With the herring spawn wide open the bass bite is also centered around the herring, and tournament angler Andy Wicker of Pomaria reports that most of the better fish seem to be around red clay points, shoals, shallow humps and other areas where herring traditionally spawn. For now both the creeks and the main lake are holding fish, although later in the season the bite will mostly move out to the main lake. Flukes, Spooks, swimbaits and other traditional baits are all working. 

While most people are thinking about spawning blueback herring, veteran tournament angler Stan Gunter of Saluda reports that the shad spawn is also going on right now. Unlike the herring bite it usually only lasts for about an hour in the morning, but shad can be found spawning everywhere including pockets, grass, riprap, floating docks and more. Spinnerbaits, swimbaits and topwater lures will also work for fish keying on shad. 

Another way to catch good fish right now is just to go down the bank with a buzzbait, and Stan suspects a lot of the big fish weighed in over the weekend in the big bass tournament came on a buzzbait. The smallest fish that got a check was still over four pounds and so the good ones are certainly feeding!  

From what Captain Brad Taylor is seeing there is an excellent population of crappie in Lake Murray right now. For the time being that means tons of small crappie are out there, but this is a really good sign for the health of the fishery in the future. They are starting to group back up on brush, and yesterday on the water Brad saw lots of brush piles with 500 fish on them!

To catch eating-sized fish you have to keep moving until you find good groups of fish, but they are grouping up around deeper docks, bridges and brush. For now they are not terribly deep and both minnows and jigs will work. 

There continues to be an excellent catfish bite on Lake Murray, and Captain William Attaway (803-924-0857) reports that his three biggest on one trip this week were 24, 35 and 42 pounds. The biggest was a flathead, but most of the big fish being caught are blues. Gizzard shad is catching the most big fish.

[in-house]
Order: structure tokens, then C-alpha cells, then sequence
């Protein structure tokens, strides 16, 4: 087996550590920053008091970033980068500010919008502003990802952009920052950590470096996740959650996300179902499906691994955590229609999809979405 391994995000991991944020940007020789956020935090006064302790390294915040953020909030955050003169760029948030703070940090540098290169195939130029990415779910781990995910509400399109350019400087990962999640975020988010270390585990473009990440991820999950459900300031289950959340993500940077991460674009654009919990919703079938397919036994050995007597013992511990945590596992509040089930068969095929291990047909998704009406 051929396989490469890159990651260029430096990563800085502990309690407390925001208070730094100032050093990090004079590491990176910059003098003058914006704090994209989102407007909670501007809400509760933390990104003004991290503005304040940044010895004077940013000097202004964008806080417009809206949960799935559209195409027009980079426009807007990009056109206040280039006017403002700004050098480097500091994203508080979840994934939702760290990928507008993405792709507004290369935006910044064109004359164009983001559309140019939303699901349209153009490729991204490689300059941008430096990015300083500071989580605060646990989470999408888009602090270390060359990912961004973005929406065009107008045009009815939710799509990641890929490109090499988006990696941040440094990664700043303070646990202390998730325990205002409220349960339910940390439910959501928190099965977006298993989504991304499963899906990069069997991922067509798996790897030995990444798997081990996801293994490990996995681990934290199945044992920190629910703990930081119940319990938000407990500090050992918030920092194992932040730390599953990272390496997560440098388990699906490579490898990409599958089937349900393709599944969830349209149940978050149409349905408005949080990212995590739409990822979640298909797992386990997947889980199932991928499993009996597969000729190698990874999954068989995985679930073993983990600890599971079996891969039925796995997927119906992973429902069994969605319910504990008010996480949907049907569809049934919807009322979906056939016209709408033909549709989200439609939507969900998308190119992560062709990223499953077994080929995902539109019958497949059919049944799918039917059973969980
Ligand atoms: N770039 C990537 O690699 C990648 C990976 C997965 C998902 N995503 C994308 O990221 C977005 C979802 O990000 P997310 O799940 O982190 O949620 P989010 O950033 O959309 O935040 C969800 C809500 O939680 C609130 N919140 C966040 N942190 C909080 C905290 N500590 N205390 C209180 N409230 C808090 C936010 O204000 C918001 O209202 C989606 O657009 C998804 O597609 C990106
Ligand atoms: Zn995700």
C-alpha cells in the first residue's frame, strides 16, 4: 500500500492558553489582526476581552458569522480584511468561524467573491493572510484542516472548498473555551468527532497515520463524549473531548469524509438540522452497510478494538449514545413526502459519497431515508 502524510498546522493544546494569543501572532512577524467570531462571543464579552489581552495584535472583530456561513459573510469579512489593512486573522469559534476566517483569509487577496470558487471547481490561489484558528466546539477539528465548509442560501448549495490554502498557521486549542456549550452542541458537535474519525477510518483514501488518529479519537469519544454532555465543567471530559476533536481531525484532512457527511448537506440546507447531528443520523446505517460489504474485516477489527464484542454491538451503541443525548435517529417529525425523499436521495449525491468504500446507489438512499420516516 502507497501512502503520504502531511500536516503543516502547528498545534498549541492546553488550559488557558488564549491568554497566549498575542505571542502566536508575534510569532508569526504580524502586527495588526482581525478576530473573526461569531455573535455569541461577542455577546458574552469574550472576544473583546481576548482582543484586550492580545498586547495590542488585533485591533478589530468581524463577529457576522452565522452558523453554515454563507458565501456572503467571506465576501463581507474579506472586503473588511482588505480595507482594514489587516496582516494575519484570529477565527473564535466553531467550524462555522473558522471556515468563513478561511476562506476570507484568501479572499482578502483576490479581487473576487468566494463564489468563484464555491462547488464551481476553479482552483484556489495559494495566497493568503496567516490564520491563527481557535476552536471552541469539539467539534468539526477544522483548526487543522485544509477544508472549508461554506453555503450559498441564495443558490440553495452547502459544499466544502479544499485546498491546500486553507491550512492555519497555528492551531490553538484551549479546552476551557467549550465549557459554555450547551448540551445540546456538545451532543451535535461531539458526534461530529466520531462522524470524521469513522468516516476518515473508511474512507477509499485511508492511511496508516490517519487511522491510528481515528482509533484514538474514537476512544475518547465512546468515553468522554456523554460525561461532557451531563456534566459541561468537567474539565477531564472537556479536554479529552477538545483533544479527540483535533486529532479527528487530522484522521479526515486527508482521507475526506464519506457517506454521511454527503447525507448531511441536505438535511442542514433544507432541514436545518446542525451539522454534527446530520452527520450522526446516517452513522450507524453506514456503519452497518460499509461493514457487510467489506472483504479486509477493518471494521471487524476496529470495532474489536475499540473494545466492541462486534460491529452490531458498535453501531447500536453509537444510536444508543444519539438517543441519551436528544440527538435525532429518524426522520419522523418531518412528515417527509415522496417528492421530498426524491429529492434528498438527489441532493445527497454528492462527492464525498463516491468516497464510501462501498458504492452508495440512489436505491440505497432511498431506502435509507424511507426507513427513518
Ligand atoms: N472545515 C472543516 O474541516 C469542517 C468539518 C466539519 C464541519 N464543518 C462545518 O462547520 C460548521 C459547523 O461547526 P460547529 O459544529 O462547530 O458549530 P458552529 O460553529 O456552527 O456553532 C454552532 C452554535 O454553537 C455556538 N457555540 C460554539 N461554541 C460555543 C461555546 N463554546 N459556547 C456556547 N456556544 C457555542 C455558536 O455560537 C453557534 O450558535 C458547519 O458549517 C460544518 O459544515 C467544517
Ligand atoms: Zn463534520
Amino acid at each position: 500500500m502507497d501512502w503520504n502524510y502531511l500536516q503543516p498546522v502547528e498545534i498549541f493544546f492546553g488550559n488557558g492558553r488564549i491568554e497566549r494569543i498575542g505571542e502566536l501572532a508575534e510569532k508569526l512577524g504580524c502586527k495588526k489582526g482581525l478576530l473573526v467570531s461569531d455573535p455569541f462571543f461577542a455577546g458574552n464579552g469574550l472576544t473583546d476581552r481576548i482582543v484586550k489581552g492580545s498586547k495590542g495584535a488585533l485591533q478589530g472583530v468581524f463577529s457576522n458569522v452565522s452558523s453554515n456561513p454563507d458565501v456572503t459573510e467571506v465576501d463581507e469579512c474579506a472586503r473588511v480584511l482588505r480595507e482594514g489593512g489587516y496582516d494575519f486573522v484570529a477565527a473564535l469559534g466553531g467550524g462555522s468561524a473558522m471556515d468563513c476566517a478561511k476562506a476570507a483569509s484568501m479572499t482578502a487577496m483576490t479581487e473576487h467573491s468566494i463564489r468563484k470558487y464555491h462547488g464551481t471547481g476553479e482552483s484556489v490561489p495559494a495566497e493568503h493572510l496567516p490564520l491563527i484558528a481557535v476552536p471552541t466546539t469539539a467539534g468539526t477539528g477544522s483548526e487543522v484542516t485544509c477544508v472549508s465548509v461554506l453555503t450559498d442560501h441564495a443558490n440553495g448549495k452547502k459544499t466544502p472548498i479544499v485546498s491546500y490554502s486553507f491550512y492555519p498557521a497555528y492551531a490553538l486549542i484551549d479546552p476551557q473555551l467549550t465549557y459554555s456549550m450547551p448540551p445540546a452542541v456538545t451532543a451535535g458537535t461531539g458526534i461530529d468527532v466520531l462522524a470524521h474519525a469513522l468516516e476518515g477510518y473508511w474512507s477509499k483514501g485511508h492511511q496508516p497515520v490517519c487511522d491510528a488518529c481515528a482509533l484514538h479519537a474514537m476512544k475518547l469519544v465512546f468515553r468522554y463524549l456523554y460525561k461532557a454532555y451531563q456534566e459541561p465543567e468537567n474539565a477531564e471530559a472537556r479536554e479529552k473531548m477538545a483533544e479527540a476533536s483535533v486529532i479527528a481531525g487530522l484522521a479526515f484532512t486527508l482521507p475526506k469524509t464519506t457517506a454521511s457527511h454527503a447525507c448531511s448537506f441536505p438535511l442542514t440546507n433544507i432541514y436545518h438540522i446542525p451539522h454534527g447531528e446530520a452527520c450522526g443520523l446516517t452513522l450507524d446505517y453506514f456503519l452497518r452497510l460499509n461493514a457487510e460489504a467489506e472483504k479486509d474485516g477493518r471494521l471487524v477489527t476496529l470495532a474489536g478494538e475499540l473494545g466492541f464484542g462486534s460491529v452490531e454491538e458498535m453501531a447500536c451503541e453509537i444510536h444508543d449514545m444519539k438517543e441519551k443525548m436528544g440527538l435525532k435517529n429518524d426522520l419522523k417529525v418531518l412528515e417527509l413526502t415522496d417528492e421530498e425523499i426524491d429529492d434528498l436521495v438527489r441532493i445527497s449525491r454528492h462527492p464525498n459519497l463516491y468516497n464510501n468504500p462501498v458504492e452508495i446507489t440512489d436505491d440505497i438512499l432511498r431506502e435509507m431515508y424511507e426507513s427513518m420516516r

There are also a ton of good channels being caught, both up the rivers (with the blues and flatheads) as well as down the lake. Everything is in a pre-spawn feeding mode and most of the fish are shallower than 15 feet. Some big channel catfish have been caught in less than 5 feet of water.

The catfish spawn should get underway on the next full moon. 

April 22

Lake Murray water levels are down to 358.11 (full pool is 360.00) and the lake is clearing. While the upper end is still muddy it is starting to improve. Morning surface water temperatures are in the low to mid-60s. 

With a couple of warmer nights more herring are getting up on the points on Lake Murray, and Captain Brad Taylor (803-331-1354) reports that early in the morning you can cast at points with topwater lures, flukes and swimbaits to catch striped bass. You can also pitch free-lines at the fish. This bite will only improve as the herring spawn accelerates and with a series of warm days and nights it should get very consistent.